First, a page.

[erlang-questions] Detecting 'inconsistent_database' and other Mnesia events

Ulf Wiger <>
Thu Jan 11 16:05:36 CET 2007

Den 2007-01-11 07:36:30 skrev Scott Lystig Fritchie  

> Good evening.  As I've been refactoring a Mnesia-based application, it
> struck me that mnesia:subscribe/1 cannot be called until Mnesia has
> been started.
> As a Mnesia event subscriber, if I want extremely *prompt* and
> *reliable* notification of important events such as the
> 'inconsistent_database' warning ... hm, it seems I'm stuck with a race
> condition, possibly missing the event between starting Mnesia and
> becoming an event subscriber.

We approached it differently. There are other things to worry
about besides inconsistencies. Sometimes, the database may
not come up at all. A simple example of what can cause this:

1) node A goes down, node B logs this
2) node B crashes and burns, never to recover
3) node A tries to start, finds B missing

At this point A concludes that it was not alive when B
died, and thus B is likely to have more current data.
A then decides to wait for B...

In a non-stop system, it is arguably better to restart
with the best data available than to sit idly for hours
waiting for a repair man to come out and replace a
busted disk (or whatever).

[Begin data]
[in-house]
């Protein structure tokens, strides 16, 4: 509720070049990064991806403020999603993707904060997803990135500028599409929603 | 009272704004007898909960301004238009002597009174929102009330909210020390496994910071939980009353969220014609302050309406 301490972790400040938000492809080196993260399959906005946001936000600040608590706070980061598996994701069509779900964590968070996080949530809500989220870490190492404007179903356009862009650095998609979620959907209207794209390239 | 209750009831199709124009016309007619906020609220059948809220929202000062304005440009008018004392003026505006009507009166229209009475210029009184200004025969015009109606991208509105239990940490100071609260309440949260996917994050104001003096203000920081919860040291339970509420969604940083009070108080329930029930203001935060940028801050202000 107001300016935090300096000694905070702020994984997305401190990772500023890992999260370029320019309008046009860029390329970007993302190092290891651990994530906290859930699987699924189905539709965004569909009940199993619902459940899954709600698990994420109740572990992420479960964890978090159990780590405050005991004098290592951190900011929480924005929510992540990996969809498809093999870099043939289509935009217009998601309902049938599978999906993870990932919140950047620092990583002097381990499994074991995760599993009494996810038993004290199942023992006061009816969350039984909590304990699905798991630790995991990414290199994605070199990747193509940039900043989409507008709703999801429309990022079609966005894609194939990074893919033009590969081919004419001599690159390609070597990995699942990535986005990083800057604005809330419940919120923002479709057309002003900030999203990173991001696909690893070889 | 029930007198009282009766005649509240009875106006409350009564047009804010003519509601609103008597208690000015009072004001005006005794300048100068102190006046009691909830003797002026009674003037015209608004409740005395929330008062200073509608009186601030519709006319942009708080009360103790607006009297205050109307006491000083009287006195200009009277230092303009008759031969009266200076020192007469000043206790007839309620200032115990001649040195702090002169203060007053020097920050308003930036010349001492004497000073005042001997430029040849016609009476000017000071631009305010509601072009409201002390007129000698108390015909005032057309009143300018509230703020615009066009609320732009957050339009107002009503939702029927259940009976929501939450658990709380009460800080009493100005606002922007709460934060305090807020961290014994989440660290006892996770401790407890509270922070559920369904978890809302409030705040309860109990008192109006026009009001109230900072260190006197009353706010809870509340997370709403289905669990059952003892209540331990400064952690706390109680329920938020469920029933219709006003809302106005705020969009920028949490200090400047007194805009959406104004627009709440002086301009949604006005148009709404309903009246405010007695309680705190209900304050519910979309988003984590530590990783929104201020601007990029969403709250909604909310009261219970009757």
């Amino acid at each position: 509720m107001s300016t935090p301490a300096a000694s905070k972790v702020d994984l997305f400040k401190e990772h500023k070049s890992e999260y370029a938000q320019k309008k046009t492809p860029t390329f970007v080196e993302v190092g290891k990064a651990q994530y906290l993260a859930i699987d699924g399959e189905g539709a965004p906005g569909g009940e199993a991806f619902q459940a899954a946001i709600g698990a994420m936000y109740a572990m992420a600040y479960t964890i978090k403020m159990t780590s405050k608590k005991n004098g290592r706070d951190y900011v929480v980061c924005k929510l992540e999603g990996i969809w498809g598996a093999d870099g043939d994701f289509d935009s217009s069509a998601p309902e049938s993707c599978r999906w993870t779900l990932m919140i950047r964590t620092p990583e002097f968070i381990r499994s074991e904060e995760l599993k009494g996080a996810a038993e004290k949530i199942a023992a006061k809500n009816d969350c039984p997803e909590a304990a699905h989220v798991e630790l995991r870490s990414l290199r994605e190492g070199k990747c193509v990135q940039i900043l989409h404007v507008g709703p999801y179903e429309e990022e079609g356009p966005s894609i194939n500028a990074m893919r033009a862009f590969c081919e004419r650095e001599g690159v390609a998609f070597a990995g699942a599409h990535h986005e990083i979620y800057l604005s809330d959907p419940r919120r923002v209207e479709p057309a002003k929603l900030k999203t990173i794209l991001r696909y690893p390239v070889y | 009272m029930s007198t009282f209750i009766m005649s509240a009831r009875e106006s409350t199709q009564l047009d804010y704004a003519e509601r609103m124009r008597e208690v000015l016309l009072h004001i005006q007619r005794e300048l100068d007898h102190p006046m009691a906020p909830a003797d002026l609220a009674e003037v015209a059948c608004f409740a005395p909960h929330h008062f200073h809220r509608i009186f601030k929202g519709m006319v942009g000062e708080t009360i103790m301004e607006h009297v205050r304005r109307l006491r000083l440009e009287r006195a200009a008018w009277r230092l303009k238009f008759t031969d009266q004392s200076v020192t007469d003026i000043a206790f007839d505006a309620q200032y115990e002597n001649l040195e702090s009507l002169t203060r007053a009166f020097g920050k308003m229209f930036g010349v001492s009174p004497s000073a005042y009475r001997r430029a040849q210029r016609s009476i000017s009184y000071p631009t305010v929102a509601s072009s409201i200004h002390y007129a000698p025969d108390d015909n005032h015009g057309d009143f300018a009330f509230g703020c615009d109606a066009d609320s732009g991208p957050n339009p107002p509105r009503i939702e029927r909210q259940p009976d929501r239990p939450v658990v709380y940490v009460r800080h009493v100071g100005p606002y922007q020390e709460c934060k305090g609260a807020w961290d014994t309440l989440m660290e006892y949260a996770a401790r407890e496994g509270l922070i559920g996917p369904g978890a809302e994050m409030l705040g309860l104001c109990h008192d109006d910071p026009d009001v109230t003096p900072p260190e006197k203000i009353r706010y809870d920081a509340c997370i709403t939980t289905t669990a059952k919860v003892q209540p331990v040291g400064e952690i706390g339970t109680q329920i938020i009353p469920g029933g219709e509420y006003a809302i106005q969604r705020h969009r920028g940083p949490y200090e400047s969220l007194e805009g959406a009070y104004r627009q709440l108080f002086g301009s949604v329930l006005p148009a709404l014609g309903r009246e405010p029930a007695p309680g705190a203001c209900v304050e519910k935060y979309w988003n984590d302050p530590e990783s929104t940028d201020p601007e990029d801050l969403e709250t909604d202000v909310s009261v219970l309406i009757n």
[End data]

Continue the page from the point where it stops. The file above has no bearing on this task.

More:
We chose to run with -kernel dist_auto_connect once and a
backdoor ping, in order to preempt the situations that can
cause mnesia inconsistencies (and other mayhem). Then we run
an application _before_ mnesia which handshakes with its peers
on other mnesia nodes, and performs a dependency analysis
on the loaders (the info returned from wait_for_tables).
If it finds that the loaders are deadlocked, or if nodes
are missing (e.g. due to the situation described above)
a force_load_tables() will eventually be triggered.

The same application also sets mnesia master nodes in order
to recover from partitioned network.

The problem with this is obviously that it's not universally
applicable. What to as a result of loader deadlock or
partitioned network is decidedly application-specific.
It's possible that a generic decision support framework
could be made out of what we've done, but you shouldn't
hold your breath waiting for us to do that (you know - if
it works, don't touch it, and all that.)

Personally, I would like to see an add-on to mnesia
offer this type of functionality. Whenever Dan gets loads
of free time on his hands perhaps...?

Ulf W
Ulf Wiger

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